A study by P K Sikdar and others has found that the city faces high levels of manganese and iron content in the groundwater which can cause serious ailments. Concentrations of manganese exceed 0.3 mg/L, which is the Indian permissible health guideline value for drinking water and going beyond which may adversely affect children in terms of memory, attention and motor skills. The concentration in the groundwater of the city supplied through municipal and public wells is as high as 1.4 mg/L in places.
As per Indian standards, the permissible limit of iron in the water should be less than 0.3 milligram per litre and even 1 milligram per litre is permissible where alternative sources of water are not available. However, in Kolkata’s groundwater, the iron content has been found to be much higher and even upto 23 milligram per litre in places.
High concentration of iron may lead to hemochromatosis damaging the liver, heart and pancreas, as well as diabetes, said Dr Sikdar. He, however, made it clear that barring some pockets in Tolly nullah area in the south, the city areas do not face serious threat of arsenic contamination.
But one need not go too far to witness the presence of arsenic contamination. Researchers at Chittaranjan National Cancer Institute (CNCI), Kolkata claim that low level arsenic (11-50 µg/L) found in the groundwater of the rural areas of North and South 24 Parganas and Nadia, approximately 80 kms from the city, could pose serious health hazards.
“We conducted tests on more than a thousand people and approximately 50% or even more were found to have molecular and cellular alterations which lead to aggravation of pulmonary and systemic inflammation. Chronic low arsenic exposure may lead to persistent inflammation which in turn may increase the vulnerability towards a vast array of inflammatory disorders, including cancer,” said Dona Sinha, Senior Scientific Officer at CNCI whose group has been conducting research on the health effects of low arsenic in rural pockets of Bengal since 2012.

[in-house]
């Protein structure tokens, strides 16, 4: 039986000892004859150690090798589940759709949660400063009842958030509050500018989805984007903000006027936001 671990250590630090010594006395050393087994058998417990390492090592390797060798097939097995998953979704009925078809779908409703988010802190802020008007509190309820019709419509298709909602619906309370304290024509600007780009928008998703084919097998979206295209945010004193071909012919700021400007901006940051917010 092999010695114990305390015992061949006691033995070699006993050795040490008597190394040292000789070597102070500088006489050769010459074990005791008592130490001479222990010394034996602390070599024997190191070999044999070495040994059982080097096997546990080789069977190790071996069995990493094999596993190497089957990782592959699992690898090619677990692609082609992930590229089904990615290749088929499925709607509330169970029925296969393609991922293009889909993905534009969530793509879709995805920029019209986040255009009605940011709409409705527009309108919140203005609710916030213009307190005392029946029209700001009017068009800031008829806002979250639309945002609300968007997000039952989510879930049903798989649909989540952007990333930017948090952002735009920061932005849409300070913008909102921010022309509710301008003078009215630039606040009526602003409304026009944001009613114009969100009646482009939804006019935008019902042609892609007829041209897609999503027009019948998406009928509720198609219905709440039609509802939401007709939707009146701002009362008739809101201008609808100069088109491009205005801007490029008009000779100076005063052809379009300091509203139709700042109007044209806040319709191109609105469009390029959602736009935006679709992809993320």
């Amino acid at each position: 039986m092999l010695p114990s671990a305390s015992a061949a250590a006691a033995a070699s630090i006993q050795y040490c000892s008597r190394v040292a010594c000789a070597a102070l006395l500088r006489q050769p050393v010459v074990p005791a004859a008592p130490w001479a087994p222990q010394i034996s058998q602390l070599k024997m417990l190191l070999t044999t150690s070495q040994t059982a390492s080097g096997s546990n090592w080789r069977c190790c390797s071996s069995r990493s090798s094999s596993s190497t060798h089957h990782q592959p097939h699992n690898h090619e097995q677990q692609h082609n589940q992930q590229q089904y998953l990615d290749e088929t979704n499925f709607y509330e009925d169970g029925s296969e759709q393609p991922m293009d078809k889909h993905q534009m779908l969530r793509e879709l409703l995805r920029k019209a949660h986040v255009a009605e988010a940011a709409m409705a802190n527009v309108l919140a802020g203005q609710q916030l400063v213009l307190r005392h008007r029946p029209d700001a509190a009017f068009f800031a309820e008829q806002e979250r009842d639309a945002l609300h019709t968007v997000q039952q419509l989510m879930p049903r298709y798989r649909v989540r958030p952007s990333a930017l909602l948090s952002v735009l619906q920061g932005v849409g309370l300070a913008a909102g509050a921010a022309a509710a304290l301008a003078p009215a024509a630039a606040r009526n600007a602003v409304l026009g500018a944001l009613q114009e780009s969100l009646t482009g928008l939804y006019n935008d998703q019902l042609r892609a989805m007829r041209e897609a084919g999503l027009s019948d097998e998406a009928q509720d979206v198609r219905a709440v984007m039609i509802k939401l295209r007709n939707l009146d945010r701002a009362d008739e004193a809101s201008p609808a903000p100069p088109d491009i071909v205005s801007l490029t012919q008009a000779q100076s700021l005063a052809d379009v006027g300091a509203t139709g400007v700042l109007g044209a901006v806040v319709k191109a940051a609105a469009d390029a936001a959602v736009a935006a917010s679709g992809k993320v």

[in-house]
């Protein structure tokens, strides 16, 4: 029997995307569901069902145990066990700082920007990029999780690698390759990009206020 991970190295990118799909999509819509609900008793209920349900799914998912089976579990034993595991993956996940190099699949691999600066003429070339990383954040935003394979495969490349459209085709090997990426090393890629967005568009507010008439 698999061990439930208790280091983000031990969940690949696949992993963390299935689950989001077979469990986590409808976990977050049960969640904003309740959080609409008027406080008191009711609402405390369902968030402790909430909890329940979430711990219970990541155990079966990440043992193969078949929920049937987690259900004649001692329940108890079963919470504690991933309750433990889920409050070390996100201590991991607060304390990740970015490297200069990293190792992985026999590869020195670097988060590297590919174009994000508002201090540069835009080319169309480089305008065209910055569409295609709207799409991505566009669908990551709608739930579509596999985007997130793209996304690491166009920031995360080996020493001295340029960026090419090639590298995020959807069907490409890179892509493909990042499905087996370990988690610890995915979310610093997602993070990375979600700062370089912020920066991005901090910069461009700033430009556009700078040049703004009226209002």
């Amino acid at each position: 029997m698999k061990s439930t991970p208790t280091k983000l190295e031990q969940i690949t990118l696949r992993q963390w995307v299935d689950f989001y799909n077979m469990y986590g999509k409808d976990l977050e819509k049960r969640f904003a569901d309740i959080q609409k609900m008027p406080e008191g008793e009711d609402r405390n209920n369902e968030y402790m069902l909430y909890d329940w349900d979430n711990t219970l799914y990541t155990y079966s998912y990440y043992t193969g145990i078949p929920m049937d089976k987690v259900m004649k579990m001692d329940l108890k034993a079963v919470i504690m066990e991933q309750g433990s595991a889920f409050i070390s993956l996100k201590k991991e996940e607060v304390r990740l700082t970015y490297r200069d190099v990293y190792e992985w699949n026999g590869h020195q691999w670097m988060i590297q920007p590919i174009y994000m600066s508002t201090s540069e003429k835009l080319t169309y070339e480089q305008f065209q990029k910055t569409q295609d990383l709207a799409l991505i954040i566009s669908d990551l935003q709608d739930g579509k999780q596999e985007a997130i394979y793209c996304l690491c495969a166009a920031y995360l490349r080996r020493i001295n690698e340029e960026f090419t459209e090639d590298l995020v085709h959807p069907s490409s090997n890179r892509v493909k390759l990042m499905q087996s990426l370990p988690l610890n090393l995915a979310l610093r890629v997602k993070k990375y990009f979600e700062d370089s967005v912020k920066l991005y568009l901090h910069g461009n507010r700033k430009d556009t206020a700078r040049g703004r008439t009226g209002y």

Sinha laid stress on reducing the dependency on ground water as the only alternative to prevent the high intake of arsenic, “The authorities should decrease the excessive dependence on ground water by supplying fresh water in the outskirts. Even the reverse osmosis water cannot be a complete solution, as all households cannot afford it, especially those living in slums.”
Water supply in Kolkata
Dismissing allegations of water scarcity, officials of KMC say that they have been steadily supplying water to around 45 lakh residents of the city but the migrant population of 5 lakh approximately adds to the pressure, “The per capita requirement is 150 litres and we have been supplying 400 million gallons of water every day supplied from Tala, Gardenreach, Dhapa and Jorabagan pumping stations. We have to also deal with the floating population that enters and exits during office hours,” said BK Maiti, CEO, and ex-officio DG (Water Supply), KMC.
Kolkata officially has about 14,000 stand posts (as water hydrants, drawing water from the Ganges, are referred to in the city), 12,000 hand tube wells (hand pumps) and around 2,500 large tube wells mainly catering to multi-storied buildings, but the actual figures are far higher.
Maiti indirectly hinted that abolition of water tax by the present regime has encouraged the wastage of water, “People normally tend to become careless towards the commodities that are free and they are mindful about those for which they have to cough up money. We have tried to monitor water meters in some pockets of the city but constant monitoring is required.”
Soon after coming to power, the state government led by Mamata Banerjee had abolished the collection of water tax in 2011. It crippled the revenue for municipal authorities and encouraged activities of private water suppliers. This triggered reckless and callous use of water has increased, creating inevitable pressure on groundwater. But the consequence of this is what citizens and authorities both need to wake up to, urgently.
|This article is part of a series produced under the Citizen Matters – Sustainable Cities Reporting Fellowship , supported by Climate Trends.|